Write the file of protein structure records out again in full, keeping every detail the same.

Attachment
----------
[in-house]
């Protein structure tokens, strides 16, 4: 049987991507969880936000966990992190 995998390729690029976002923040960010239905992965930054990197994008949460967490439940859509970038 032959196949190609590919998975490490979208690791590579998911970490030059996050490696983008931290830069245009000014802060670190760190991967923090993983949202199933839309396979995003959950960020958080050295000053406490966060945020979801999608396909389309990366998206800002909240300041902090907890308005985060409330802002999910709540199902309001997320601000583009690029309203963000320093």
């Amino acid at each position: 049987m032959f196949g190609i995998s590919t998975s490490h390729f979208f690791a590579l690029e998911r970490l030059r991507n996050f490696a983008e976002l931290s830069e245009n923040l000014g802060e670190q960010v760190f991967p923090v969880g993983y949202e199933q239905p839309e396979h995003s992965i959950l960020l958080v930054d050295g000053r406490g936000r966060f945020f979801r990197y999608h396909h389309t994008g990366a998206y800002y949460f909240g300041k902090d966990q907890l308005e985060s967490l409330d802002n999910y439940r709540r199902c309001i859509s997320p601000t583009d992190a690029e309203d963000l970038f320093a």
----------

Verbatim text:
[in-house]
């Protein structure tokens, strides 16, 4: 049987991507969880936000966990992190 995998390729690029976002923040960010239905992965930054990197994008949460967490439940859509970038 032959196949190609590919998975490490979208690791590579998911970490030059996050490696983008931290830069245009000014802060670190760190991967923090993983949202199933839309396979995003959950960020958080050295000053406490966060945020979801999608396909389309990366998206800002909240300041902090907890308005985060409330802002999910709540199902309001997320601000583009690029309203963000320093």
């Amino acid at each position: 049987m032959f196949g190609i995998s590919t998975s490490h390729f979208f690791a590579l690029e998911r970490l030059r991507n996050f490696a983008e976002l931290s830069e245009n923040l000014g802060e670190q960010v760190f991967p923090v969880g993983y949202e199933q239905p839309e396979h995003s992965i959950l960020l958080v930054d050295g000053r406490g936000r966060f945020f979801r990197y999608h396909h389309t994008g990366a998206y800002y949460f909240g300041k902090d966990q907890l308005e985060s967490l409330d802002n999910y439940r709540r199902c309001i859509s997320p601000t583009d992190a690029e309203d963000l970038f320093a």